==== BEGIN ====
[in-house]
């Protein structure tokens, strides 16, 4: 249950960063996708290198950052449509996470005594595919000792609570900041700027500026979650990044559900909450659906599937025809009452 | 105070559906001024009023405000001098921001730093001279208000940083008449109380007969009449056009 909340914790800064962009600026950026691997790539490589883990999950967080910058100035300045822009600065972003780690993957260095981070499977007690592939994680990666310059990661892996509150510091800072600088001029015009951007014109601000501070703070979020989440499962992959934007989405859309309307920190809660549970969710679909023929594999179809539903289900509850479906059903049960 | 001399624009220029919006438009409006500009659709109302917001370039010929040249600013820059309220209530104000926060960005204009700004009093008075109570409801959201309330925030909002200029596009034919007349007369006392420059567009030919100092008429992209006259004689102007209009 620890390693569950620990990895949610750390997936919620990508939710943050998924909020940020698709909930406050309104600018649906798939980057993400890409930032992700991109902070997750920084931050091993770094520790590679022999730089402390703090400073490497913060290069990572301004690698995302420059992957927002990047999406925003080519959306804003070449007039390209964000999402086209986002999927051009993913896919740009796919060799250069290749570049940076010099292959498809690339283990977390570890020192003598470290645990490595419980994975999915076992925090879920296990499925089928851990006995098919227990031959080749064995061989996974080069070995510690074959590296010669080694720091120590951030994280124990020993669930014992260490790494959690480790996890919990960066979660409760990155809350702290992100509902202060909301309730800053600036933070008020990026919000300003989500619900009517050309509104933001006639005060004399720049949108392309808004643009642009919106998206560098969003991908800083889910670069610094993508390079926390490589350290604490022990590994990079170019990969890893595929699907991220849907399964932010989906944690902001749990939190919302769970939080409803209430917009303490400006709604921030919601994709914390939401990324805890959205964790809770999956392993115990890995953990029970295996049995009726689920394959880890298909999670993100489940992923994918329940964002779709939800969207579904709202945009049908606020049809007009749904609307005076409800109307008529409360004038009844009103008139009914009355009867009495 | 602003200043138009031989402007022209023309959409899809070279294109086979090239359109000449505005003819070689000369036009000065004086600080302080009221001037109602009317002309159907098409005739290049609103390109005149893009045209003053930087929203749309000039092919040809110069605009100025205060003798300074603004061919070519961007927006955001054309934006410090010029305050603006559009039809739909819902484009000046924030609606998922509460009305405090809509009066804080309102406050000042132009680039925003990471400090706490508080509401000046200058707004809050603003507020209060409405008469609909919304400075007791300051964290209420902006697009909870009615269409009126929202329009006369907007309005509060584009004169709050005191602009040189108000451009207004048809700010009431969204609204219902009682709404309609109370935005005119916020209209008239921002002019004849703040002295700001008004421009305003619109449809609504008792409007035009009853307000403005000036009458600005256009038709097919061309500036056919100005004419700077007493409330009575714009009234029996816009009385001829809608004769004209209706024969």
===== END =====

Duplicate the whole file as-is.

[in-house]
């Protein structure tokens, strides 16, 4: 249950960063996708290198950052449509996470005594595919000792609570900041700027500026979650990044559900909450659906599937025809009452 | 105070559906001024009023405000001098921001730093001279208000940083008449109380007969009449056009 909340914790800064962009600026950026691997790539490589883990999950967080910058100035300045822009600065972003780690993957260095981070499977007690592939994680990666310059990661892996509150510091800072600088001029015009951007014109601000501070703070979020989440499962992959934007989405859309309307920190809660549970969710679909023929594999179809539903289900509850479906059903049960 | 001399624009220029919006438009409006500009659709109302917001370039010929040249600013820059309220209530104000926060960005204009700004009093008075109570409801959201309330925030909002200029596009034919007349007369006392420059567009030919100092008429992209006259004689102007209009 620890390693569950620990990895949610750390997936919620990508939710943050998924909020940020698709909930406050309104600018649906798939980057993400890409930032992700991109902070997750920084931050091993770094520790590679022999730089402390703090400073490497913060290069990572301004690698995302420059992957927002990047999406925003080519959306804003070449007039390209964000999402086209986002999927051009993913896919740009796919060799250069290749570049940076010099292959498809690339283990977390570890020192003598470290645990490595419980994975999915076992925090879920296990499925089928851990006995098919227990031959080749064995061989996974080069070995510690074959590296010669080694720091120590951030994280124990020993669930014992260490790494959690480790996890919990960066979660409760990155809350702290992100509902202060909301309730800053600036933070008020990026919000300003989500619900009517050309509104933001006639005060004399720049949108392309808004643009642009919106998206560098969003991908800083889910670069610094993508390079926390490589350290604490022990590994990079170019990969890893595929699907991220849907399964932010989906944690902001749990939190919302769970939080409803209430917009303490400006709604921030919601994709914390939401990324805890959205964790809770999956392993115990890995953990029970295996049995009726689920394959880890298909999670993100489940992923994918329940964002779709939800969207579904709202945009049908606020049809007009749904609307005076409800109307008529409360004038009844009103008139009914009355009867009495 | 602003200043138009031989402007022209023309959409899809070279294109086979090239359109000449505005003819070689000369036009000065004086600080302080009221001037109602009317002309159907098409005739290049609103390109005149893009045209003053930087929203749309000039092919040809110069605009100025205060003798300074603004061919070519961007927006955001054309934006410090010029305050603006559009039809739909819902484009000046924030609606998922509460009305405090809509009066804080309102406050000042132009680039925003990471400090706490508080509401000046200058707004809050603003507020209060409405008469609909919304400075007791300051964290209420902006697009909870009615269409009126929202329009006369907007309005509060584009004169709050005191602009040189108000451009207004048809700010009431969204609204219902009682709404309609109370935005005119916020209209008239921002002019004849703040002295700001008004421009305003619109449809609504008792409007035009009853307000403005000036009458600005256009038709097919061309500036056919100005004419700077007493409330009575714009009234029996816009009385001829809608004769004209209706024969």